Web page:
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Alias Eye (Germany/UK) - 2001 - "Field of Names"
(54 min, "DVS")


*****

Tracklist:

1. Fields of Names 4:52 

2. Pre-mortal Dance 5:13)

3. Wasteland 5:26

4. Just Another Tragic Song 6:17 

5. Driven 7:49 

6. River Running 6:21

7. Hybrid 4:04

8. Mystery 3:32

9. The Readiness Is All 5:19

10. An End In Itself 5:11





Line-up: 

Philip Griffiths - vocals 
Vytas Lemke - keyboards   
Matthias Richter - guitars
Frank Fischer - bass      
Ludwig Benedek - drums 

Alias Eye online: http://www.aliaseye.com/
"DVS" online: http://www.dvsrecords.com/

Prolusion. I didn't cast lots, so please regard the fact that the number of the review (third) I'm writing on the following "DVS" release (which is also a third one) as just a chance. This fact would become obvious to you, too, if you take a look into Prologues of the two previous reviews on the two other ProGductions of the Dutch "DVS" label - see Into Eternity and Sonic Debris. So, here are my thoughts on Alias Eye's "Field of Names" album (DVS-003).

Analysis. It seems everything in the CD booklet indicates that "Field of Names" is the debut album of Alias Eye, while, looking at the band's photograph on the CD's back sleeve, I see by no means young guys, but five adult musicians whose faces look as grown wise with Rock Music experience for many years. Once again, it turned out that the music of Alias Eye fully justified my supposition of it. "Fields of Names" is, in my view, the strongest among the first three albums so far released by "DVS Records". Crafted by mature, true professionals, filled with intriguing and very bright songs, this album sounds great from the first to the last note. Being a citizen of an Eastern country, I'm especially touched with the album's title track, full of those colours that are typical only for Eastern music, whose specific intonations are obvious even in vocal parts. It doesn't matter that much, however, because, as I said, all the ten songs that feature the album are excellent. Despite the fact that the music of "Field of Names" is really bright, each song on the album contains approximately as many different themes and instrumental arrangements as both the albums do, recently released by "DVS". Thus, the only more or less noticeable difference between the "Into Eternity" and "Velvet Thorns" albums on the one hand and "Field of Names" on the other is that all structures, arrangements, etc of the songs of the latter are as if ethereal, thanks to the mastery of this remarkable quintet. In terms of quality (only, as "Field of Names" is free of any direct influences), I can compare this album to Pallas' "Beat the Drum" (1998), which was created by musicians who have been working together since the beginning of the 1980s. That's why each time I listen to "Field of Name" I get an impression these guys have gathered together more than once before finally forming Alias Eye. While wonderful vocalist-Englishman Philip Griffiths, who's also one of the band's two main composers and lyricists, is an ace of trump for the band, all the other members are aces-musicians in the same pack of cards called Alias Eye. Such an excellent union of various talents, raised to the power of real professionalism of The Five at Alias Eye, makes the release of the "Field of Names" album one of the most significant Prog events of the year, at least.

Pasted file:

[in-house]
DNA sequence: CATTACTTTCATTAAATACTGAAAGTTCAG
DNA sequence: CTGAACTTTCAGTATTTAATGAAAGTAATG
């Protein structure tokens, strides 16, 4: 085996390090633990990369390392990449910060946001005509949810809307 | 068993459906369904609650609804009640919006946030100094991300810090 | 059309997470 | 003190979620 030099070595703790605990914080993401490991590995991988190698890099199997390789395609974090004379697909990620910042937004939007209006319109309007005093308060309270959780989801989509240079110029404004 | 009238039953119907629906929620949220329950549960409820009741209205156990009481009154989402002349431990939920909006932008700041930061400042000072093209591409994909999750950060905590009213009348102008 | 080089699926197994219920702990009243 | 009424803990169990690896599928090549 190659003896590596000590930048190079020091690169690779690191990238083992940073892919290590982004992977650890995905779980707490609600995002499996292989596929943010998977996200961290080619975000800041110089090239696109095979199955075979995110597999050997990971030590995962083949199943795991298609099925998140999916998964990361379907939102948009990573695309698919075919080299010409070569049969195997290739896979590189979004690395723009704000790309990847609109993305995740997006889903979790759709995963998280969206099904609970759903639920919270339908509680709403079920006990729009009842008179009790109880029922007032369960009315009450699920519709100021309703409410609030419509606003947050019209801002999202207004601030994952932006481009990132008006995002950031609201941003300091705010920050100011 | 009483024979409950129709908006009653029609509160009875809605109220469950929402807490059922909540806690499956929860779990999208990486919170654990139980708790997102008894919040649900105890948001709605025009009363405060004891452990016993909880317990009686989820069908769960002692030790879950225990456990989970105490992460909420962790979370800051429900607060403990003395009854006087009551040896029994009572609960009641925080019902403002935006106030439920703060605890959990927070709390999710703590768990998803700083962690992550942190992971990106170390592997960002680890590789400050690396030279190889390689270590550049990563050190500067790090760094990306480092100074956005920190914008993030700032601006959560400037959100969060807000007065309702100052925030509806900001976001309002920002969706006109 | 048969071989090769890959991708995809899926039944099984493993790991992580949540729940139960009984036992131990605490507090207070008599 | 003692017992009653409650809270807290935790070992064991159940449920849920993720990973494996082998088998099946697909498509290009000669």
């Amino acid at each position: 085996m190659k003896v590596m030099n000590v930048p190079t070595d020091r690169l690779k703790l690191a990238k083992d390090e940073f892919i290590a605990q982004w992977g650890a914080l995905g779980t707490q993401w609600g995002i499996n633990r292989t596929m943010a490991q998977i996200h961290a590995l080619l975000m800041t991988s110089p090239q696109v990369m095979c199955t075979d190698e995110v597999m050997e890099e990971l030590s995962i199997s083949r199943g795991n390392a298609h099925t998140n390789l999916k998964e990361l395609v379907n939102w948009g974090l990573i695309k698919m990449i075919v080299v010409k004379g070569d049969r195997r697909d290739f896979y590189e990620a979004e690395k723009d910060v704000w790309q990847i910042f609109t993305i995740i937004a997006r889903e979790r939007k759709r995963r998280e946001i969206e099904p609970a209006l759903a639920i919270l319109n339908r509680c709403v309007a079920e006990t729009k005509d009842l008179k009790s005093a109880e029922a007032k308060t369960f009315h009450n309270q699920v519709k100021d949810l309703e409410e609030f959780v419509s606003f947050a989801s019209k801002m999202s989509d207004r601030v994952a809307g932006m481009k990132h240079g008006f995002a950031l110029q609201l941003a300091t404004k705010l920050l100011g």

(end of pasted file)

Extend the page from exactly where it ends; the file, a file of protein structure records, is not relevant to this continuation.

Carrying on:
Conclusion. Peter Griffiths and another band's mastermind, keyboard player Vytas Lemke, with the help of their colleagues, very talented musicians, have created an album unique in some ways. Call it Neo Prog-Metal or Classic Progressive Hard-Rock, "Field of Names" is an album of such high quality that, given a proper distribution, it will not only (yet obviously) make a lot of Prog-heads all over the world happy, but also, thanks to such specific nuances as a structural haziness of the album as a whole, bright and very tasteful themes, not too complex yet really ingenious arrangements, wonderful and diverse vocal parts should find a good response with a big audience. Sure, if "Field of Names" had been released in the middle of the 1980s, Alias Eye would've attained the same respected status as the bands like The Mission, Magnum, Pallas, and even Marillion had at the time, that were all great bands, based on major labels. In my view, Alias Eye is one of those several contemporary Prog bands that have a potential to become fresh and, the main thing, alive entities of already completely dead contemporary mainstream music.

EK: February 17, 2006


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